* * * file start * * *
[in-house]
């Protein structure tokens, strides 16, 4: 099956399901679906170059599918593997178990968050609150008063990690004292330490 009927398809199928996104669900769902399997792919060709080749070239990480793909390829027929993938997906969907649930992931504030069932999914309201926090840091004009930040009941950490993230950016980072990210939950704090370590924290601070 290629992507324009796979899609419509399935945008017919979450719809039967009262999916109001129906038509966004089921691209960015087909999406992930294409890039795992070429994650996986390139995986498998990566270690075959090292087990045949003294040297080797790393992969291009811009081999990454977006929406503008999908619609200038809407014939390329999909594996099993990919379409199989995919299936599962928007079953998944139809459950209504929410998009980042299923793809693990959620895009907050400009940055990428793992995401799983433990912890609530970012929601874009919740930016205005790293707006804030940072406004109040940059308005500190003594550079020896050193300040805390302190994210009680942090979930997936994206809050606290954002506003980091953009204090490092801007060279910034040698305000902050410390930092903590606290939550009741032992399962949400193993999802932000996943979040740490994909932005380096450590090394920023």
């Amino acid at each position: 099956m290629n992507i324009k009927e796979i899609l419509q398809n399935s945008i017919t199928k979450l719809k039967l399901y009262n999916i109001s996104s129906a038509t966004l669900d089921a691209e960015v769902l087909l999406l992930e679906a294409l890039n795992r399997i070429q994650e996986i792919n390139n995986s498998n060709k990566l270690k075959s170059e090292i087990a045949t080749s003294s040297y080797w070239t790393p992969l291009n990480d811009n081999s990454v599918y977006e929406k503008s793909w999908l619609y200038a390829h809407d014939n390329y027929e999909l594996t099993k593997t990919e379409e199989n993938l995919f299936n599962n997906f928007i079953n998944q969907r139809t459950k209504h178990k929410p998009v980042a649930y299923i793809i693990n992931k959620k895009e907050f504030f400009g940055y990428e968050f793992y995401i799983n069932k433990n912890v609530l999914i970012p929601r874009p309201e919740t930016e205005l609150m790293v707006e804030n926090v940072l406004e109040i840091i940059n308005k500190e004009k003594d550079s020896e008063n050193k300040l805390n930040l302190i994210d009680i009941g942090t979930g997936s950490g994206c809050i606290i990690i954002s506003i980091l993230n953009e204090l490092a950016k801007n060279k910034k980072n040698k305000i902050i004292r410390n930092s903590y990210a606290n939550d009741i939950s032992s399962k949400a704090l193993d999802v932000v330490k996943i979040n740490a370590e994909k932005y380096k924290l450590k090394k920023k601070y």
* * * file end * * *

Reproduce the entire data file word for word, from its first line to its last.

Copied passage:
[in-house]
């Protein structure tokens, strides 16, 4: 099956399901679906170059599918593997178990968050609150008063990690004292330490 009927398809199928996104669900769902399997792919060709080749070239990480793909390829027929993938997906969907649930992931504030069932999914309201926090840091004009930040009941950490993230950016980072990210939950704090370590924290601070 290629992507324009796979899609419509399935945008017919979450719809039967009262999916109001129906038509966004089921691209960015087909999406992930294409890039795992070429994650996986390139995986498998990566270690075959090292087990045949003294040297080797790393992969291009811009081999990454977006929406503008999908619609200038809407014939390329999909594996099993990919379409199989995919299936599962928007079953998944139809459950209504929410998009980042299923793809693990959620895009907050400009940055990428793992995401799983433990912890609530970012929601874009919740930016205005790293707006804030940072406004109040940059308005500190003594550079020896050193300040805390302190994210009680942090979930997936994206809050606290954002506003980091953009204090490092801007060279910034040698305000902050410390930092903590606290939550009741032992399962949400193993999802932000996943979040740490994909932005380096450590090394920023």
């Amino acid at each position: 099956m290629n992507i324009k009927e796979i899609l419509q398809n399935s945008i017919t199928k979450l719809k039967l399901y009262n999916i109001s996104s129906a038509t966004l669900d089921a691209e960015v769902l087909l999406l992930e679906a294409l890039n795992r399997i070429q994650e996986i792919n390139n995986s498998n060709k990566l270690k075959s170059e090292i087990a045949t080749s003294s040297y080797w070239t790393p992969l291009n990480d811009n081999s990454v599918y977006e929406k503008s793909w999908l619609y200038a390829h809407d014939n390329y027929e999909l594996t099993k593997t990919e379409e199989n993938l995919f299936n599962n997906f928007i079953n998944q969907r139809t459950k209504h178990k929410p998009v980042a649930y299923i793809i693990n992931k959620k895009e907050f504030f400009g940055y990428e968050f793992y995401i799983n069932k433990n912890v609530l999914i970012p929601r874009p309201e919740t930016e205005l609150m790293v707006e804030n926090v940072l406004e109040i840091i940059n308005k500190e004009k003594d550079s020896e008063n050193k300040l805390n930040l302190i994210d009680i009941g942090t979930g997936s950490g994206c809050i606290i990690i954002s506003i980091l993230n953009e204090l490092a950016k801007n060279k910034k980072n040698k305000i902050i004292r410390n930092s903590y990210a606290n939550d009741i939950s032992s399962k949400a704090l193993d999802v932000v330490k996943i979040n740490a370590e994909k932005y380096k924290l450590k090394k920023k601070y």